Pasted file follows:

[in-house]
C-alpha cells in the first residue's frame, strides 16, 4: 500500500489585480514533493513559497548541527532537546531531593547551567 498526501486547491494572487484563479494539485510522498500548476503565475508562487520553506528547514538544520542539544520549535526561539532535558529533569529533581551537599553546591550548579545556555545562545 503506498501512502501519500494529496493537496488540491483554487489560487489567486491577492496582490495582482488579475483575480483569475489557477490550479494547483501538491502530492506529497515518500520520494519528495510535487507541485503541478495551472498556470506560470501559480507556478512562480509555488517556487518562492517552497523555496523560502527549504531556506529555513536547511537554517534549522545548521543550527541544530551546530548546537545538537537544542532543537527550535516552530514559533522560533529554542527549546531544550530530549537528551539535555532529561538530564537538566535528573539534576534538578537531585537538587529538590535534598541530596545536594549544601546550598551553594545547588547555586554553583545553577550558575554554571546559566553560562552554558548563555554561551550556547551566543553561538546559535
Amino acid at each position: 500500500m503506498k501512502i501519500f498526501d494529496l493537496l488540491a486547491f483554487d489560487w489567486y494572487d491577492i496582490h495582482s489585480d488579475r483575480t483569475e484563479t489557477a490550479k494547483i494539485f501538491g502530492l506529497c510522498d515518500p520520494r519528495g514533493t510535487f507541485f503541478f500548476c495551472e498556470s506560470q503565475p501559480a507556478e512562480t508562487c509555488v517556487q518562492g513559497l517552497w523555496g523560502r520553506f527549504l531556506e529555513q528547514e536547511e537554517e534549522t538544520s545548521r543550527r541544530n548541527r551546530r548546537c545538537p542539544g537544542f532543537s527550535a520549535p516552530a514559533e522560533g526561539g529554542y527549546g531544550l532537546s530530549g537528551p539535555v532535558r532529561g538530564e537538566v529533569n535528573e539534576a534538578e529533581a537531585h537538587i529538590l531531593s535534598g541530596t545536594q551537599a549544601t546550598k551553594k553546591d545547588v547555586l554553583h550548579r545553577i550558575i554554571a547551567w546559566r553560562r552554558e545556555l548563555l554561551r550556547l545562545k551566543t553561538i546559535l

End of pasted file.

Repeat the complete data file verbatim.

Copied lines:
[in-house]
C-alpha cells in the first residue's frame, strides 16, 4: 500500500489585480514533493513559497548541527532537546531531593547551567 498526501486547491494572487484563479494539485510522498500548476503565475508562487520553506528547514538544520542539544520549535526561539532535558529533569529533581551537599553546591550548579545556555545562545 503506498501512502501519500494529496493537496488540491483554487489560487489567486491577492496582490495582482488579475483575480483569475489557477490550479494547483501538491502530492506529497515518500520520494519528495510535487507541485503541478495551472498556470506560470501559480507556478512562480509555488517556487518562492517552497523555496523560502527549504531556506529555513536547511537554517534549522545548521543550527541544530551546530548546537545538537537544542532543537527550535516552530514559533522560533529554542527549546531544550530530549537528551539535555532529561538530564537538566535528573539534576534538578537531585537538587529538590535534598541530596545536594549544601546550598551553594545547588547555586554553583545553577550558575554554571546559566553560562552554558548563555554561551550556547551566543553561538546559535
Amino acid at each position: 500500500m503506498k501512502i501519500f498526501d494529496l493537496l488540491a486547491f483554487d489560487w489567486y494572487d491577492i496582490h495582482s489585480d488579475r483575480t483569475e484563479t489557477a490550479k494547483i494539485f501538491g502530492l506529497c510522498d515518500p520520494r519528495g514533493t510535487f507541485f503541478f500548476c495551472e498556470s506560470q503565475p501559480a507556478e512562480t508562487c509555488v517556487q518562492g513559497l517552497w523555496g523560502r520553506f527549504l531556506e529555513q528547514e536547511e537554517e534549522t538544520s545548521r543550527r541544530n548541527r551546530r548546537c545538537p542539544g537544542f532543537s527550535a520549535p516552530a514559533e522560533g526561539g529554542y527549546g531544550l532537546s530530549g537528551p539535555v532535558r532529561g538530564e537538566v529533569n535528573e539534576a534538578e529533581a537531585h537538587i529538590l531531593s535534598g541530596t545536594q551537599a549544601t546550598k551553594k553546591d545547588v547555586l554553583h550548579r545553577i550558575i554554571a547551567w546559566r553560562r552554558e545556555l548563555l554561551r550556547l545562545k551566543t553561538i546559535l